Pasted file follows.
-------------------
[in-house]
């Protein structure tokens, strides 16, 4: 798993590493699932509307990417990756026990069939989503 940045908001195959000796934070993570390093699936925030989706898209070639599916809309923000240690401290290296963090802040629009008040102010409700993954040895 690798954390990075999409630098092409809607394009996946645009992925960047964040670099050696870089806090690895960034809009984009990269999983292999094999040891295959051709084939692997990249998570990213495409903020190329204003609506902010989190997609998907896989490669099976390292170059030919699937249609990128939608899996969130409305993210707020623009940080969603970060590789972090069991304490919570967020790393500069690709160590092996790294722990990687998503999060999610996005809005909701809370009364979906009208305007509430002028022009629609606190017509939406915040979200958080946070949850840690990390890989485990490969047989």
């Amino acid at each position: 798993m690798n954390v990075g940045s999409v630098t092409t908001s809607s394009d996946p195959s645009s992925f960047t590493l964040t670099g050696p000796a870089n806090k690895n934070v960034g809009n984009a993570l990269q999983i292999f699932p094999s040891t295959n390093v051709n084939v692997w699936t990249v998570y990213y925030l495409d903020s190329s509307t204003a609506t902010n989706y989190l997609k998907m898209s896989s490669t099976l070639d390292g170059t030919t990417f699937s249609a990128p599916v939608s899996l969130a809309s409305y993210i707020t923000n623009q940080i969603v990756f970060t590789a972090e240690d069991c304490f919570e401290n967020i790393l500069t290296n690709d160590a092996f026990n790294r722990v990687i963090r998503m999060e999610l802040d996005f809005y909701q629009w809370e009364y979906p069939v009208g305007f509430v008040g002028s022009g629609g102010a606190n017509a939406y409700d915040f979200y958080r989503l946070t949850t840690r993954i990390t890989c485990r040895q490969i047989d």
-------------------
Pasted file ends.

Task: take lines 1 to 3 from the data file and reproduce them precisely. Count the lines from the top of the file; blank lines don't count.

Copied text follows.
[in-house]
């Protein structure tokens, strides 16, 4: 798993590493699932509307990417990756026990069939989503 940045908001195959000796934070993570390093699936925030989706898209070639599916809309923000240690401290290296963090802040629009008040102010409700993954040895 690798954390990075999409630098092409809607394009996946645009992925960047964040670099050696870089806090690895960034809009984009990269999983292999094999040891295959051709084939692997990249998570990213495409903020190329204003609506902010989190997609998907896989490669099976390292170059030919699937249609990128939608899996969130409305993210707020623009940080969603970060590789972090069991304490919570967020790393500069690709160590092996790294722990990687998503999060999610996005809005909701809370009364979906009208305007509430002028022009629609606190017509939406915040979200958080946070949850840690990390890989485990490969047989």
């Amino acid at each position: 798993m690798n954390v990075g940045s999409v630098t092409t908001s809607s394009d996946p195959s645009s992925f960047t590493l964040t670099g050696p000796a870089n806090k690895n934070v960034g809009n984009a993570l990269q999983i292999f699932p094999s040891t295959n390093v051709n084939v692997w699936t990249v998570y990213y925030l495409d903020s190329s509307t204003a609506t902010n989706y989190l997609k998907m898209s896989s490669t099976l070639d390292g170059t030919t990417f699937s249609a990128p599916v939608s899996l969130a809309s409305y993210i707020t923000n623009q940080i969603v990756f970060t590789a972090e240690d069991c304490f919570e401290n967020i790393l500069t290296n690709d160590a092996f026990n790294r722990v990687i963090r998503m999060e999610l802040d996005f809005y909701q629009w809370e009364y979906p069939v009208g305007f509430v008040g002028s022009g629609g102010a606190n017509a939406y409700d915040f979200y958080r989503l946070t949850t840690r993954i990390t890989c485990r040895q490969i047989d």